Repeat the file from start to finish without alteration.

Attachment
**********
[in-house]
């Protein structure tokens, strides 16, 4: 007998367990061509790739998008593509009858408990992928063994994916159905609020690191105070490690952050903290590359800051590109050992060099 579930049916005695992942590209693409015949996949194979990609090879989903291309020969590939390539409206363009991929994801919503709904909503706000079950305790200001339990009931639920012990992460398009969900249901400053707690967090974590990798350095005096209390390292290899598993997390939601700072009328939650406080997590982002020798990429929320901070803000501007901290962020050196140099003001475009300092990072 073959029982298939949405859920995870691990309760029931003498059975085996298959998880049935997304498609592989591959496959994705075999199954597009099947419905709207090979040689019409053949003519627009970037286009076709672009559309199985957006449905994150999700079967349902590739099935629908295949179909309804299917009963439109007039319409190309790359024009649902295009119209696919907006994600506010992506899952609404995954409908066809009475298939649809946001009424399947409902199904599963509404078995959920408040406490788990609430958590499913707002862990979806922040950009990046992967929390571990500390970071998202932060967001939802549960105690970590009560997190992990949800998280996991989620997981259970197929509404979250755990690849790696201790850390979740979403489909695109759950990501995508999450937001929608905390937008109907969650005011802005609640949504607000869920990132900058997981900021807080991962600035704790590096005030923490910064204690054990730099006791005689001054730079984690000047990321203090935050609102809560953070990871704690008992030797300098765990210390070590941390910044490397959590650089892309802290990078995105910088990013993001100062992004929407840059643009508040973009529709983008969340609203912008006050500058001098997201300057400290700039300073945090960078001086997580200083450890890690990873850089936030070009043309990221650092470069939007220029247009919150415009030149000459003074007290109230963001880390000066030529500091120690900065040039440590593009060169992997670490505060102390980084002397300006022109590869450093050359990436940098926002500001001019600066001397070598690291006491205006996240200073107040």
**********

[in-house]
């Protein structure tokens, strides 16, 4: 007998367990061509790739998008593509009858408990992928063994994916159905609020690191105070490690952050903290590359800051590109050992060099 579930049916005695992942590209693409015949996949194979990609090879989903291309020969590939390539409206363009991929994801919503709904909503706000079950305790200001339990009931639920012990992460398009969900249901400053707690967090974590990798350095005096209390390292290899598993997390939601700072009328939650406080997590982002020798990429929320901070803000501007901290962020050196140099003001475009300092990072 073959029982298939949405859920995870691990309760029931003498059975085996298959998880049935997304498609592989591959496959994705075999199954597009099947419905709207090979040689019409053949003519627009970037286009076709672009559309199985957006449905994150999700079967349902590739099935629908295949179909309804299917009963439109007039319409190309790359024009649902295009119209696919907006994600506010992506899952609404995954409908066809009475298939649809946001009424399947409902199904599963509404078995959920408040406490788990609430958590499913707002862990979806922040950009990046992967929390571990500390970071998202932060967001939802549960105690970590009560997190992990949800998280996991989620997981259970197929509404979250755990690849790696201790850390979740979403489909695109759950990501995508999450937001929608905390937008109907969650005011802005609640949504607000869920990132900058997981900021807080991962600035704790590096005030923490910064204690054990730099006791005689001054730079984690000047990321203090935050609102809560953070990871704690008992030797300098765990210390070590941390910044490397959590650089892309802290990078995105910088990013993001100062992004929407840059643009508040973009529709983008969340609203912008006050500058001098997201300057400290700039300073945090960078001086997580200083450890890690990873850089936030070009043309990221650092470069939007220029247009919150415009030149000459003074007290109230963001880390000066030529500091120690900065040039440590593009060169992997670490505060102390980084002397300006022109590869450093050359990436940098926002500001001019600066001397070598690291006491205006996240200073107040």